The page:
eg: You could have ‘Friends of UKMP’ for overseas subscribers/supporters/well wishers or those who just wish to give more in way of financial support.

Just a thought.


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  • Joining is a clear choice of Intent i.e. a financial commitment. It helps separate the actives from the fans.

  • The party has to rely on an income; we the actives are our own best source of income; it is a necessity that will only go after taking control of the nation.

  • Meritocrats ought to have a little money to spare. What more could we want to pay for; what else is a worthy investment, and what else are we spending it on?

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Agreed. We have to be realistic. It should not be a major point of concern - financing is just an everyday expectation in our world.

The cause for concern is HOW you manage your money (for any legal entity). Not how you are “pure” from corrupt capitalism. We have to be realistic. There is no shame in trying to gain power whatever way we can. Enough with the overbearing nature of the concern. At this stage meritocratic money is producing far more than corrupt money!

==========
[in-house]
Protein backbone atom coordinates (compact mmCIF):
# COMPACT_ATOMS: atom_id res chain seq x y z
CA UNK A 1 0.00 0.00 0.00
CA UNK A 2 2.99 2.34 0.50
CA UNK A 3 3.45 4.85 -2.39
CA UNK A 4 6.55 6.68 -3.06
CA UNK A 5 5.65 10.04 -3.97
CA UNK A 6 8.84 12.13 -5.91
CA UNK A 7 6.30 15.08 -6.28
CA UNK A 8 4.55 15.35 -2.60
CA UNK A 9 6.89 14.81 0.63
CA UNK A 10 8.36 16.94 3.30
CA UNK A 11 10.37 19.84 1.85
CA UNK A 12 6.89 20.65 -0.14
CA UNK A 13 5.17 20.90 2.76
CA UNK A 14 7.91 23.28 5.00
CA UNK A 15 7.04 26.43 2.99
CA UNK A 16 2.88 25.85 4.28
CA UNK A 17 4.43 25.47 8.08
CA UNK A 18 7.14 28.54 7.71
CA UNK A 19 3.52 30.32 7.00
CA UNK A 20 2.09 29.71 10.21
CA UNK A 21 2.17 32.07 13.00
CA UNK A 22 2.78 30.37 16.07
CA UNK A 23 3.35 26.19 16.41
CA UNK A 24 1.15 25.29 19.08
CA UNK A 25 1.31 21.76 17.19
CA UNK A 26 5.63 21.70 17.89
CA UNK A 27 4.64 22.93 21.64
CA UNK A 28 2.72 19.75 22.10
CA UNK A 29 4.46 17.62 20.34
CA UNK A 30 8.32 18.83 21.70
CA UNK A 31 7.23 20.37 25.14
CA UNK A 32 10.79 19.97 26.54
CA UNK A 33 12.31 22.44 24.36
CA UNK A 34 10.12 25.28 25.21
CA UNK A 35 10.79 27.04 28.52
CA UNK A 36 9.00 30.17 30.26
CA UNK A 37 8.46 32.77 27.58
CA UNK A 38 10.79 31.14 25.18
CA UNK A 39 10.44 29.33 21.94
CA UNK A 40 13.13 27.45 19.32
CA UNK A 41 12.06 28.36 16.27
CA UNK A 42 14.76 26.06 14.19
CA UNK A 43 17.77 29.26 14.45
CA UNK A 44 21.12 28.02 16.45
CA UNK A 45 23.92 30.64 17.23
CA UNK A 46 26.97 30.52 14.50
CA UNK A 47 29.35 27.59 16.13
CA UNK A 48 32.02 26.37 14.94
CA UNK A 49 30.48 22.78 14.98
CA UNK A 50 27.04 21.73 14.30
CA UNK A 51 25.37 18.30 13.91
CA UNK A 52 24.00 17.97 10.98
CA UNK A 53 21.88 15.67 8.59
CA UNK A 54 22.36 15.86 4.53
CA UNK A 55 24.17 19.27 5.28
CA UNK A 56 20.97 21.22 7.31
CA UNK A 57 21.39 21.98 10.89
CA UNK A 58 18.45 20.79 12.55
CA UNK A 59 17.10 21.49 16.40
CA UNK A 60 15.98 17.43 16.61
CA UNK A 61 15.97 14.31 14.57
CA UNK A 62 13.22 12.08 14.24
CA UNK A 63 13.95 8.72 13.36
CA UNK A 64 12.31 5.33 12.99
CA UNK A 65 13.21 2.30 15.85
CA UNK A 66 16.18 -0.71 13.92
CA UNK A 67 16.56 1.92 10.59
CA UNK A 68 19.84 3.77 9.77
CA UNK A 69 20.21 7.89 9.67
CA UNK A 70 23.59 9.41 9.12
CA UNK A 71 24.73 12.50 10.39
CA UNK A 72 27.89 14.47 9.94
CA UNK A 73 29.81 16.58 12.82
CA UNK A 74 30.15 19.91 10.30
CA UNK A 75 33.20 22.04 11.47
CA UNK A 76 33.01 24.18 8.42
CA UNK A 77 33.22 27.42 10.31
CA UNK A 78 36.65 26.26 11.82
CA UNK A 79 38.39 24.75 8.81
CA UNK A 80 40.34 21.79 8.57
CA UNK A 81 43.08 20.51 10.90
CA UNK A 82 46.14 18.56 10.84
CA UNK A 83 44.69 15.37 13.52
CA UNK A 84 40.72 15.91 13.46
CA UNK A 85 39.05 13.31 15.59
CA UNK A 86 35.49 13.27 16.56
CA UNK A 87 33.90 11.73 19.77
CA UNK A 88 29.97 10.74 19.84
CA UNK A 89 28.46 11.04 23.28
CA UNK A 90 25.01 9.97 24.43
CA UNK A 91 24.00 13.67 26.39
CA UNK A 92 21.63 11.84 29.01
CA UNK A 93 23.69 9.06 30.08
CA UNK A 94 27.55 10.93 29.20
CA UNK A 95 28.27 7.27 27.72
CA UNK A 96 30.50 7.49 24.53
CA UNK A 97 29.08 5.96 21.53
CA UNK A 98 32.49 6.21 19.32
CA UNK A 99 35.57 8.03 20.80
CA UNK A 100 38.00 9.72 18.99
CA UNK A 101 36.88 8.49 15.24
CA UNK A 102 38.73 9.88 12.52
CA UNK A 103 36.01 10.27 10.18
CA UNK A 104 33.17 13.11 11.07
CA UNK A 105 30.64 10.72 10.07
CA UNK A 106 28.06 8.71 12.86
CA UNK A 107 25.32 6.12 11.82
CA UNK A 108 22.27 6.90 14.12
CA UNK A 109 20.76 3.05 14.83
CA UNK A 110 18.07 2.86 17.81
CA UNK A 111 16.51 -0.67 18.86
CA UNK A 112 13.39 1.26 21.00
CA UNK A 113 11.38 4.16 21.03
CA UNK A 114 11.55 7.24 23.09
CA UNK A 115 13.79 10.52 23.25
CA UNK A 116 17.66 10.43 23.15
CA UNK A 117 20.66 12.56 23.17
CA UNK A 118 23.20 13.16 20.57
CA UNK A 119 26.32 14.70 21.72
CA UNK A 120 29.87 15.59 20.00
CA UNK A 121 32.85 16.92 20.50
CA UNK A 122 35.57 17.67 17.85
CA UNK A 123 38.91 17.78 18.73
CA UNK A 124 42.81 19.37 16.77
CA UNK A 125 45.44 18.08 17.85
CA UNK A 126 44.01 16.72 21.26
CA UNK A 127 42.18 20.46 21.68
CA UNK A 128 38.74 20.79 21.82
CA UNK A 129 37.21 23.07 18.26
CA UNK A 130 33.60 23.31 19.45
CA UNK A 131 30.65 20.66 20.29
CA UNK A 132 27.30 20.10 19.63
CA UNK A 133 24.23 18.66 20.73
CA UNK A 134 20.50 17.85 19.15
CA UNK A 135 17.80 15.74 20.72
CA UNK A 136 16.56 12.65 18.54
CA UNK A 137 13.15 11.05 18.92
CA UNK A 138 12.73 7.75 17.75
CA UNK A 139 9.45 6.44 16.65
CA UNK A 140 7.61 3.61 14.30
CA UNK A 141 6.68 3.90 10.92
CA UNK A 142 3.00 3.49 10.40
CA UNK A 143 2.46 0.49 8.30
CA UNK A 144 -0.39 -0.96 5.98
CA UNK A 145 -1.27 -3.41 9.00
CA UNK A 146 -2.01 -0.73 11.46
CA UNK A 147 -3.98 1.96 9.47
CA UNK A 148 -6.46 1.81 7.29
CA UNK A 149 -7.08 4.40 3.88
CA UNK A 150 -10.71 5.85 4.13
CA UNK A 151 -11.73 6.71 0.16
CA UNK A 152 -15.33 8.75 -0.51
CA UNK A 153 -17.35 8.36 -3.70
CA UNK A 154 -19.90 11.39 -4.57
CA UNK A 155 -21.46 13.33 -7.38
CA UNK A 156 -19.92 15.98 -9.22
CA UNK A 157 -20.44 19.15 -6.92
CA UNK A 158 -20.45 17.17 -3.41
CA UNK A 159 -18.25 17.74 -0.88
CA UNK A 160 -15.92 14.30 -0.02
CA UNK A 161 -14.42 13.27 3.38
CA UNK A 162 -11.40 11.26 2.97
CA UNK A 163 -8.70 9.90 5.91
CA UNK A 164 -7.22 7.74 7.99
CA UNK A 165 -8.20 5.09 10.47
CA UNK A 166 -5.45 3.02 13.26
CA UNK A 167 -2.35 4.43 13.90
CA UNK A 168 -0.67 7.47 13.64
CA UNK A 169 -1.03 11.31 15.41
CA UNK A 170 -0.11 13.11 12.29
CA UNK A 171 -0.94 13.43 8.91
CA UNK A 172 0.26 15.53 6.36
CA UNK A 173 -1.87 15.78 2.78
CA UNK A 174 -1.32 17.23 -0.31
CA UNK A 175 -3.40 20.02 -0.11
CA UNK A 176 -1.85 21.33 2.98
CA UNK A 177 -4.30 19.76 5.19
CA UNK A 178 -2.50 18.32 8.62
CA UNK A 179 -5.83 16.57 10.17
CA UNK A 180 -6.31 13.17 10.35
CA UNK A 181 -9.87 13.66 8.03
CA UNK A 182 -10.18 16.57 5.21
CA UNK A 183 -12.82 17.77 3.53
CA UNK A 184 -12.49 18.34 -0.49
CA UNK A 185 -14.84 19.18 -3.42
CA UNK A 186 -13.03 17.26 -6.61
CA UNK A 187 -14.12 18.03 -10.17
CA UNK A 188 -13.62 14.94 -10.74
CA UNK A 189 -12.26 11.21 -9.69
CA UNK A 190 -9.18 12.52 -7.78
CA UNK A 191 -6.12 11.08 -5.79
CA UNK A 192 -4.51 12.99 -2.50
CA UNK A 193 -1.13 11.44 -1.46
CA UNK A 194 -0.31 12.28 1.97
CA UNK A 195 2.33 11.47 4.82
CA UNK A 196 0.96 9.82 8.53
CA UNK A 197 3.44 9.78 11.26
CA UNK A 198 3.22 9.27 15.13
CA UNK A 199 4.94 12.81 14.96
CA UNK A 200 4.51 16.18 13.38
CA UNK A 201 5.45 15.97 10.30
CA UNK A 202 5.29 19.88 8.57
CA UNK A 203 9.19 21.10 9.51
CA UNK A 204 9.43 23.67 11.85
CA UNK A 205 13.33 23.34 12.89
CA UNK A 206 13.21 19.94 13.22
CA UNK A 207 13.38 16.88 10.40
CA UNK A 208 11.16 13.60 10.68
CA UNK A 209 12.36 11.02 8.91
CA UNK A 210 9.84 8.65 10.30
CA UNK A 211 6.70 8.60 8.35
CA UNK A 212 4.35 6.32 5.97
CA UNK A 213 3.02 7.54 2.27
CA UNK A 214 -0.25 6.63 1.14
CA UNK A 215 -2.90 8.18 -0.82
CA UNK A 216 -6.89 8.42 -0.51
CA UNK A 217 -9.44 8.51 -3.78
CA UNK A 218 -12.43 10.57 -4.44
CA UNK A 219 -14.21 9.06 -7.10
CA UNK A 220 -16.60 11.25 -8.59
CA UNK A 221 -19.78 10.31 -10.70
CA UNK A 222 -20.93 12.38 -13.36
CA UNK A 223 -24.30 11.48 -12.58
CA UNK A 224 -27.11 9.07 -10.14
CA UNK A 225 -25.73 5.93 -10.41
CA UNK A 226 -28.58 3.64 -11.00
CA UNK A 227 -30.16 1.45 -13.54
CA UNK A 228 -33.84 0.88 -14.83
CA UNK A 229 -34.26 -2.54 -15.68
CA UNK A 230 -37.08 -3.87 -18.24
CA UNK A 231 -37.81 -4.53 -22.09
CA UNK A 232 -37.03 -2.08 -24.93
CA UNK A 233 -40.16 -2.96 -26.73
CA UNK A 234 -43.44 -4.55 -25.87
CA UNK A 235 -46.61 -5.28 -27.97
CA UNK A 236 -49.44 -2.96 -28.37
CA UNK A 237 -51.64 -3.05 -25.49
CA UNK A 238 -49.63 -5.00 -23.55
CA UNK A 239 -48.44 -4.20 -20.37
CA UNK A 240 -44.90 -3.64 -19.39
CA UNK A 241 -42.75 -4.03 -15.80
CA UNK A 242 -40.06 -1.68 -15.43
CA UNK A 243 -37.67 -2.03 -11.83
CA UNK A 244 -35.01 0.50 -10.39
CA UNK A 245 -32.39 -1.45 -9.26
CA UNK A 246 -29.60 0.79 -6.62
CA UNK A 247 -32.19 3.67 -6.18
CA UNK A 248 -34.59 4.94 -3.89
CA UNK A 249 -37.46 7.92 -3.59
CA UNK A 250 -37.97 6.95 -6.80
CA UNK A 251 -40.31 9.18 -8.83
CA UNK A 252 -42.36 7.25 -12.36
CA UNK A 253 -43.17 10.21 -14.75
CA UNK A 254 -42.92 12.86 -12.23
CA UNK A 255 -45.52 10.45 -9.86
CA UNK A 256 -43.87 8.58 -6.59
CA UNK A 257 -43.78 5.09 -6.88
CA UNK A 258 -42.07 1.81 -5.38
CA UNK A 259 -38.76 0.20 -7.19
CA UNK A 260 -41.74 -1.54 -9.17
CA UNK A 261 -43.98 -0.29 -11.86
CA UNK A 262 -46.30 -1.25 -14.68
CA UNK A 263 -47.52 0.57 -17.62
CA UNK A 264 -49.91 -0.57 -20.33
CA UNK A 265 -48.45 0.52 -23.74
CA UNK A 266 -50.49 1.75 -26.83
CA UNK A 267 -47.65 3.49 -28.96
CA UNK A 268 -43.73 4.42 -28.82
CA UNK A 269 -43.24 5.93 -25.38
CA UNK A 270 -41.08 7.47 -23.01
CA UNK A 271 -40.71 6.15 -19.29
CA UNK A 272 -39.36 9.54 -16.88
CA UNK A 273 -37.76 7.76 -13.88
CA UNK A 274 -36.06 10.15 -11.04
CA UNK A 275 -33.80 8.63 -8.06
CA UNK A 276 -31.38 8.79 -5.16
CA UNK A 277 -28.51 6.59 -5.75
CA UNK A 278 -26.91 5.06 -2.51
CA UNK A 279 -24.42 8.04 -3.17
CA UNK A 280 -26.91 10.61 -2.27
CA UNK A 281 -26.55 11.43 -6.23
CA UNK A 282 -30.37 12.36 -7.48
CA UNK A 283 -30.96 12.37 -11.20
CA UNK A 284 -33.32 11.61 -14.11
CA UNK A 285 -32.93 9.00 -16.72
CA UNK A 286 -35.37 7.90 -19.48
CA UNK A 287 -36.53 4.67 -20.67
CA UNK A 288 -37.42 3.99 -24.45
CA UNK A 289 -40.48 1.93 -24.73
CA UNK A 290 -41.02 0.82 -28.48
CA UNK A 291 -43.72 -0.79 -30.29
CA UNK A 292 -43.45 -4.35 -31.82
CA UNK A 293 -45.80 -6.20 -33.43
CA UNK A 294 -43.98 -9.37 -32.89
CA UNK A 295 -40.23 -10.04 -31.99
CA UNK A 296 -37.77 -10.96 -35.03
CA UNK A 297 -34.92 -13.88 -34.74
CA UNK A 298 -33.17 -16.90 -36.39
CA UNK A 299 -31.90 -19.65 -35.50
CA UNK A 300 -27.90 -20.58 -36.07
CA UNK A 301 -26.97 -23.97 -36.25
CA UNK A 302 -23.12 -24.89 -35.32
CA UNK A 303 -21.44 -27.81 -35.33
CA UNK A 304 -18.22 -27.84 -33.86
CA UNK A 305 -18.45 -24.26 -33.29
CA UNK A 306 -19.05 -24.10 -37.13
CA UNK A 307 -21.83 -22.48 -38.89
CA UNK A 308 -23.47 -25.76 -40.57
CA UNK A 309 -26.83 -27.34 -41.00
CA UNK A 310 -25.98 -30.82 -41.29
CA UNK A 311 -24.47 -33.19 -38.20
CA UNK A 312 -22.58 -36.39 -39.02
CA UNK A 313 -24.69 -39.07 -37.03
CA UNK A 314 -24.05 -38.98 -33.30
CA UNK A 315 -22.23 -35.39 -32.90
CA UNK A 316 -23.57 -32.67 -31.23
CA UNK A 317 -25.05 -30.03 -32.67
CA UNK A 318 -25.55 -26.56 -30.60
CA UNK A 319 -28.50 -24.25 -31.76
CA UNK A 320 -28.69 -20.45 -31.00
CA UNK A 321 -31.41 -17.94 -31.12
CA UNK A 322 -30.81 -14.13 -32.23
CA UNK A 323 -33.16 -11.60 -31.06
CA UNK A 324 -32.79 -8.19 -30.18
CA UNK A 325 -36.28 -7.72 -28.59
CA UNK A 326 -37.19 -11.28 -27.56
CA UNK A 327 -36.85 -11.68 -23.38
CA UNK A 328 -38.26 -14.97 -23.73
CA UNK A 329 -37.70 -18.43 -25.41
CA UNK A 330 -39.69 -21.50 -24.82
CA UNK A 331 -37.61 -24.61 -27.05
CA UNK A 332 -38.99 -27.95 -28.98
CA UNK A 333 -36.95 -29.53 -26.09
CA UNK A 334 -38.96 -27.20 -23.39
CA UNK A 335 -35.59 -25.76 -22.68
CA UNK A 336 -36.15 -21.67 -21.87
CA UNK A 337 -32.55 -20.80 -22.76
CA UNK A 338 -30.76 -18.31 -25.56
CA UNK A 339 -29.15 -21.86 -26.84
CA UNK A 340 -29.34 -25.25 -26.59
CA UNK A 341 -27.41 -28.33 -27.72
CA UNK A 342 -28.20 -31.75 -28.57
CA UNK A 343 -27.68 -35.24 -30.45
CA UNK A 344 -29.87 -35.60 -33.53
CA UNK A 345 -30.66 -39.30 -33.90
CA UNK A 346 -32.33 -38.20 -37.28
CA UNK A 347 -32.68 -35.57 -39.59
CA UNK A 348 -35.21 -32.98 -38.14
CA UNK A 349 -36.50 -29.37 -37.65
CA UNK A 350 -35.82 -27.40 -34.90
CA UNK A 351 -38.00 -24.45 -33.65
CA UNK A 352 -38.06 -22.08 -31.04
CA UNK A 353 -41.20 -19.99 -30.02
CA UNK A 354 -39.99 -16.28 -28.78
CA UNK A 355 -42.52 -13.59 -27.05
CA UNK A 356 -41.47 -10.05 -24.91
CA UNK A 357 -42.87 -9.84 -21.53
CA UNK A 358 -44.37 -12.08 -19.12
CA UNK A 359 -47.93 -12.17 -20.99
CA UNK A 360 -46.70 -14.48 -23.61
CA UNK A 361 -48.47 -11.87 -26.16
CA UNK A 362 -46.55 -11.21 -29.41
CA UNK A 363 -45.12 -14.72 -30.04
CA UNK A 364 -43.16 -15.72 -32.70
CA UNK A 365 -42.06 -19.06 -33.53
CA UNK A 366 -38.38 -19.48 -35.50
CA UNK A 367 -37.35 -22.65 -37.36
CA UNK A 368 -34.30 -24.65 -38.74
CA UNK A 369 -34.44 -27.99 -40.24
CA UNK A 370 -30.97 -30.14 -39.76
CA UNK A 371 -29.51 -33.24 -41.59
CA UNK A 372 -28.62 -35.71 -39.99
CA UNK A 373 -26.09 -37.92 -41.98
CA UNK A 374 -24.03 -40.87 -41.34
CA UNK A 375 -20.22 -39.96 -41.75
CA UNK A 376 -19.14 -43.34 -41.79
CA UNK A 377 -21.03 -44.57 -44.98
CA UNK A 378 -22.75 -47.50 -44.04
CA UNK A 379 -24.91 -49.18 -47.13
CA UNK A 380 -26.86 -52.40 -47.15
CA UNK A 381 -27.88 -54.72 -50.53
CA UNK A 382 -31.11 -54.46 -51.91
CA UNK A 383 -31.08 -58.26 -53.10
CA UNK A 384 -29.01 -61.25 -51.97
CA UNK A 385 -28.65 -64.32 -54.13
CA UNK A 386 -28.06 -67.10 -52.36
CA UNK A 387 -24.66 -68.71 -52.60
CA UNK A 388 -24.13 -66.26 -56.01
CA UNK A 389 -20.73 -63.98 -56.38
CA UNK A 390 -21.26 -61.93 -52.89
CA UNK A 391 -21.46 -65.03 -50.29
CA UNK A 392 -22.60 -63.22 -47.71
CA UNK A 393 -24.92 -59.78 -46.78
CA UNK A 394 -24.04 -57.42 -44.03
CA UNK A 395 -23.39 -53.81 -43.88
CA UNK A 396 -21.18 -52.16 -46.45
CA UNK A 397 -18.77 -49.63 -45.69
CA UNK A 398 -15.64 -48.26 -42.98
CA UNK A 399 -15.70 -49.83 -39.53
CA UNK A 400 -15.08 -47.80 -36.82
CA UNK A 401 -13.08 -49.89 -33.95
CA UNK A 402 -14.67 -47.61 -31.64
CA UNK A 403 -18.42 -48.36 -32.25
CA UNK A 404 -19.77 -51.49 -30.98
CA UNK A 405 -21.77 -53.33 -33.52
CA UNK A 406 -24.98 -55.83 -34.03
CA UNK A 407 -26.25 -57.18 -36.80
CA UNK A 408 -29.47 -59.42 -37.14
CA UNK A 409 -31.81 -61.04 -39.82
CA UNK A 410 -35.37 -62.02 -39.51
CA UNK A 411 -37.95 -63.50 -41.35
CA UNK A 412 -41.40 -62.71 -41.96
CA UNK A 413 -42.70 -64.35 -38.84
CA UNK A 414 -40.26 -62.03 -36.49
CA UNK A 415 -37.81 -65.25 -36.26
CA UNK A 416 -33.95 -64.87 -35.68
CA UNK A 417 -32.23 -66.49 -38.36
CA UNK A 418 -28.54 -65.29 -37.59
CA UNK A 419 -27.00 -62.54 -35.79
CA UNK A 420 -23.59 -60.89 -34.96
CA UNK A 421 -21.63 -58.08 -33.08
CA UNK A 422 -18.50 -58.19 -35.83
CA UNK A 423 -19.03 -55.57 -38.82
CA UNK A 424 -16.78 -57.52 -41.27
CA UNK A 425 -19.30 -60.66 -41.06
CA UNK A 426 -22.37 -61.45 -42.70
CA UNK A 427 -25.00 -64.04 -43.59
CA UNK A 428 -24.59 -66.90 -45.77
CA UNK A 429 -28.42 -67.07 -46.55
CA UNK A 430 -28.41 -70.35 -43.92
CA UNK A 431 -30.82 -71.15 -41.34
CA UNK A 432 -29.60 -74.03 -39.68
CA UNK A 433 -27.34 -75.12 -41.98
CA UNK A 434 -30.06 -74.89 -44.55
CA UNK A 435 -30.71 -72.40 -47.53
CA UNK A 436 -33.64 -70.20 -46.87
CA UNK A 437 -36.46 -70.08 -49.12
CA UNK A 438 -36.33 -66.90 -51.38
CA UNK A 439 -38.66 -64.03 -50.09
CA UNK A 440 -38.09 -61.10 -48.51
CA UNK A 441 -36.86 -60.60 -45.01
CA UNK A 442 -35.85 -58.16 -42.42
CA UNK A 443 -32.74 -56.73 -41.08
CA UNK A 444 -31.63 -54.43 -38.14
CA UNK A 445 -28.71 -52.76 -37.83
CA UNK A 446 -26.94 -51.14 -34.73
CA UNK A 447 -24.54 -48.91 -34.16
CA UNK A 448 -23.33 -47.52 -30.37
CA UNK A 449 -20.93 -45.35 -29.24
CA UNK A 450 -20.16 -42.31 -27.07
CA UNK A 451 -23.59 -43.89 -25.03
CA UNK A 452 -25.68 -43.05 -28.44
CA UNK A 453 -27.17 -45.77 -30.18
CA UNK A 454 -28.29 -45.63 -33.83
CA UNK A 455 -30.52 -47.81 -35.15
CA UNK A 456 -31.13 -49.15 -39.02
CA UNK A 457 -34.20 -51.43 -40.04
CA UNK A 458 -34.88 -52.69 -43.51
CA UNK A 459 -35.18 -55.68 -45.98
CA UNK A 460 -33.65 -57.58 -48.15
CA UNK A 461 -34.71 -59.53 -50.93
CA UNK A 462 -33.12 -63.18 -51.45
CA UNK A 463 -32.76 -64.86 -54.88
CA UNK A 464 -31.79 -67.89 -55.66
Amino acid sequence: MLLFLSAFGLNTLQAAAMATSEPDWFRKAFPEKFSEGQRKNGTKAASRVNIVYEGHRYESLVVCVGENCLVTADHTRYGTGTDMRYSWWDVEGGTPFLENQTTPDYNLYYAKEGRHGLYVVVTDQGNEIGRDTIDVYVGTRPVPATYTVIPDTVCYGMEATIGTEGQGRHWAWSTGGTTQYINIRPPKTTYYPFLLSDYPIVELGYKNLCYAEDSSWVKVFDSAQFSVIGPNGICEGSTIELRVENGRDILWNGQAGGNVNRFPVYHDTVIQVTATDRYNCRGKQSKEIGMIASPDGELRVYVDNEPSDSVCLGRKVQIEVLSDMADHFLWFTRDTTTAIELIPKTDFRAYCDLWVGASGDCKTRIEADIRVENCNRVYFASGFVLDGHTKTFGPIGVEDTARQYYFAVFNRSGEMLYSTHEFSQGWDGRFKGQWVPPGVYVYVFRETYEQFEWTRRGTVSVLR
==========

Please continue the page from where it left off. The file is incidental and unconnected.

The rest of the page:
We need to revalue the national values; and with it, Original Sin types (money guilt) should be among the first to go. We are meritocrats – the creators of the future – we are not going to apologize for it. We are on the side of reason.

Marcus Aurelius has made some very good points here. As long as monthly fees remain easily affordable then even non-UK based people can chip in. 10 pounds a month might not be much in England but it comes to $21 in Australia, and for an unemployed full time student such as myself, an expense like that on top of my costs of living is not sustainable. Perhaps half of that would be a better solution.